3rd Plenary

Michaela Wrong, Oscar Arias Sánchez, Peter Ackerman, Morten Kjaerum, Daniel Kaufmann, Ngozi Okonjo-Iweala, 12th IACC, Plenary transcript, Governance, Development, Sustainability, Energy Market, Financial Sector, Human Security, Climate Change, Natural Resources, Civil Society, Private Sector

Michela Wrong:

[…] Welcome. The first person to talk to us today is the President of Costa Rica, Oscar Arias Sánchez, winner of the Nobel Peace Prize. Please welcome him.

Oscar Arias Sánchez:

Quisiera empezar mi presentación agradeciendo la invitación a la décima segunda Conferencia Internacional Anticorrupción , y la oportunidad que me brindan para exponer ante una audiencia excepcionalmente calificada, en la Tercera Plenaria que lleva el título “Corrupción y pobreza: obstáculos para los derechos económicos y sociales”.

En efecto, como lo sugiere el título de esta sesión, la corrupción empobrece y obstaculiza el ejercicio de los derechos económicos y sociales. Materialmente, la corrupción aumenta los costos de transacción en la vida social y los aumenta para quienes menos pueden pagarlos: los más pobres. Ese es, acaso, uno de los resultados más perversos de la corrupción: su carácter fuertemente regresivo. Desprovisto casi siempre de contactos y de influencia política, el pobre frecuentemente no tiene más opción que pagar indebidamente para recibir los servicios o las decisiones públicas que deberían ser su derecho. Y si no puede pagar, tanto peor.

Si eso es serio, mucho más grave es, sin embargo, el empobrecimiento político que ocasiona la corrupción, que como ningún otro fenómeno debilita la legitimidad de las instituciones públicas y lastima al Estado democrático. Y cuando la acción estatal no tiene legitimidad, su eficacia se ve seriamente comprometida. Sólo la confianza en las instituciones y la percepción de que estas dan respuestas efectivas a las necesidades de todos los ciudadanos, hacen posible la adhesión de los individuos a las reglas que rigen nuestra vida en sociedad.

Acaso en ninguna parte del mundo son estos retos más candentes que en nuestra América Latina. Si en verdad queremos que América Latina no regrese a sus desafortunadas tradiciones de autoritarismo político, es urgente que nuestros pueblos recuperen su fe en los mecanismos democráticos, en los partidos políticos y sobre todo en sus dirigentes. Para ello es preciso fortalecer el Estado de Derecho y los mecanismos de control, de pesos y contrapesos, que reduzcan la discrecionalidad y la impunidad en el ejercicio del poder.

Pero eso es apenas una parte de la tarea que tenemos por delante. Porque también hay corrupción cuando los gobernantes y la clase política utilizan el reparto de privilegios para despojar a los partidos políticos, así como a otras organizaciones civiles, de sus principios éticos.

Para que la corrupción se convierta en una enfermedad social, hace falta mucho más que políticos corruptos. Es preciso también tener una población condescendiente, que está dispuesta a tolerar al político “que roba pero hace”, que está dispuesta a suscribir un pacto faustiano en el que se aceptan obras a cambio de entregar derechos políticos sagrados, que opta por renunciar al precepto que sostiene toda forma de vida civilizada: el de aspirar a ser gobernados por las leyes y no por los hombres.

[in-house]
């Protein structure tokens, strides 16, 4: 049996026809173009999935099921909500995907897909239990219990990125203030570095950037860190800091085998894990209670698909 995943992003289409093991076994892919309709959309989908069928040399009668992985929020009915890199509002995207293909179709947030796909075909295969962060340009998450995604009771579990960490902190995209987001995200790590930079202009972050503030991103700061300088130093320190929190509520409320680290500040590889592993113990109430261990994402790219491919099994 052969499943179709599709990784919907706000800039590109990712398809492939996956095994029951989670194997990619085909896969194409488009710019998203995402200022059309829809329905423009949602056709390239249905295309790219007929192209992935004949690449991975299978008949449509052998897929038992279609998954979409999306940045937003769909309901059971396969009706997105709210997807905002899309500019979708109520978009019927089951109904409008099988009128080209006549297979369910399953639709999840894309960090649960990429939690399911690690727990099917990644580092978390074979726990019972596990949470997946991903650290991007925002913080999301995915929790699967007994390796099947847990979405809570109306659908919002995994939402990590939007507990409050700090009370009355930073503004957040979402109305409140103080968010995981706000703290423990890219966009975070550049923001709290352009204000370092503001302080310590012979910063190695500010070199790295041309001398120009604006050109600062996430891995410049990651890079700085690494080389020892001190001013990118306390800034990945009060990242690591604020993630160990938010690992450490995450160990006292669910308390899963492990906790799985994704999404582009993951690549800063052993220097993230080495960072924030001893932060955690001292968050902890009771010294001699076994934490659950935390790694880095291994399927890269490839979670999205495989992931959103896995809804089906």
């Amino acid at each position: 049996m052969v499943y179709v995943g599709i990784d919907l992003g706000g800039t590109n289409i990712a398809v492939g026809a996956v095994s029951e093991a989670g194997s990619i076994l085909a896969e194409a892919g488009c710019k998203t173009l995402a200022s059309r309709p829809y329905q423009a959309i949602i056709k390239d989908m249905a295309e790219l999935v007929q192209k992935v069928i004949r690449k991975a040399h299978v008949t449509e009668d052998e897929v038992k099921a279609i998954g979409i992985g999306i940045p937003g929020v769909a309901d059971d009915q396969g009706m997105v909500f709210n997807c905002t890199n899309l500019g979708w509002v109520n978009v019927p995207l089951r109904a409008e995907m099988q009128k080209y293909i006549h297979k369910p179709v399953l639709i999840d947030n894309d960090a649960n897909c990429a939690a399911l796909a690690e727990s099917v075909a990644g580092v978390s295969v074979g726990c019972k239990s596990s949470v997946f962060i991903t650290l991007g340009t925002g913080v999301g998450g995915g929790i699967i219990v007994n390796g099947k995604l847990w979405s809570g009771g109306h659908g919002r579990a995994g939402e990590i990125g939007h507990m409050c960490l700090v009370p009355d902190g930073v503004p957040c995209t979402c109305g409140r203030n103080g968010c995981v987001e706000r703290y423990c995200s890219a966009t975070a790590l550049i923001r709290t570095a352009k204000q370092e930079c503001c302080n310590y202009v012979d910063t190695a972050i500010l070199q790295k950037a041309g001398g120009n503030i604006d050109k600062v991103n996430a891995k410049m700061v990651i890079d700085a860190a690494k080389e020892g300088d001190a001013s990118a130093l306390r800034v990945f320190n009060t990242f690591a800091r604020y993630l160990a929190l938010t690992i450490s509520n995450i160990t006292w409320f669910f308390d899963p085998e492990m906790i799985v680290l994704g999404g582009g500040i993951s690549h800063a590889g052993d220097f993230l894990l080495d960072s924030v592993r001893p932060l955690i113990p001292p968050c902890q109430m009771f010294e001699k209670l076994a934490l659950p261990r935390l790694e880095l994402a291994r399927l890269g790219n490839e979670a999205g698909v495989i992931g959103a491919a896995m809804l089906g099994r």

También, y sobre todo, para que la corrupción ataque al cuerpo social es preciso que existan actores privados dispuestos a corromper. Como lo dije el primer día cuando se inauguró esta conferencia quiero recordarles las palabras de Sor Juana Inés de la Cruz:

¿A cuál es más de culpar aunque cualquiera mal haga:

el que peca por la paga o el que paga por pecar?

En efecto, la corrupción requiere del corrupto y del corruptor. Ambos, al actuar, no lo hacen desprovistos de valores. Todo lo contrario: hacen una escogencia ética que privilegia los valores del utilitarismo individual por sobre los valores cívicos. He aquí una de las claves de esta discusión. Si hemos de luchar contra la corrupción, es necesario que eduquemos a nuestros niños en una ética que les haga valorar algo más que el interés individual, algo más que el beneficio material y algo más que la gratificación inmediata.

Durante muchos años nuestras sociedades han creído que la educación cívica consiste en poco más que un saludo a la bandera que se enseña a niños de primaria, con el objeto de hacerles remembrar viejas batallas de héroes ancestrales. Al hacerlo, estamos desdeñando la más elemental forma de combatir la corrupción: la creación de una cultura cívica, capaz de inculcar en los individuos el respeto a la ley, la convicción de que sin normas no es posible la vida social y que la efectividad de ese entramado legal es una forma elemental de solidaridad para con los más débiles, porque una sociedad sin normas es una sociedad donde prevalecen el más fuerte y el más rico.

Y, así, llegamos al mismo punto de siempre, a la realización de que el dilema fundamental que enfrentamos como latinoamericanos tiene que ver con mucho más que la definición de una estrategia de crecimiento económico o a las modalidades que deben asumir nuestros sistemas políticos. El dilema radica, más bien, en la esfera de los valores morales, en la realización por los latinoamericanos de que es necesario construir sociedades racionales, solidarias y justas, que reserven a cada ser humano un lugar digno bajo el sol.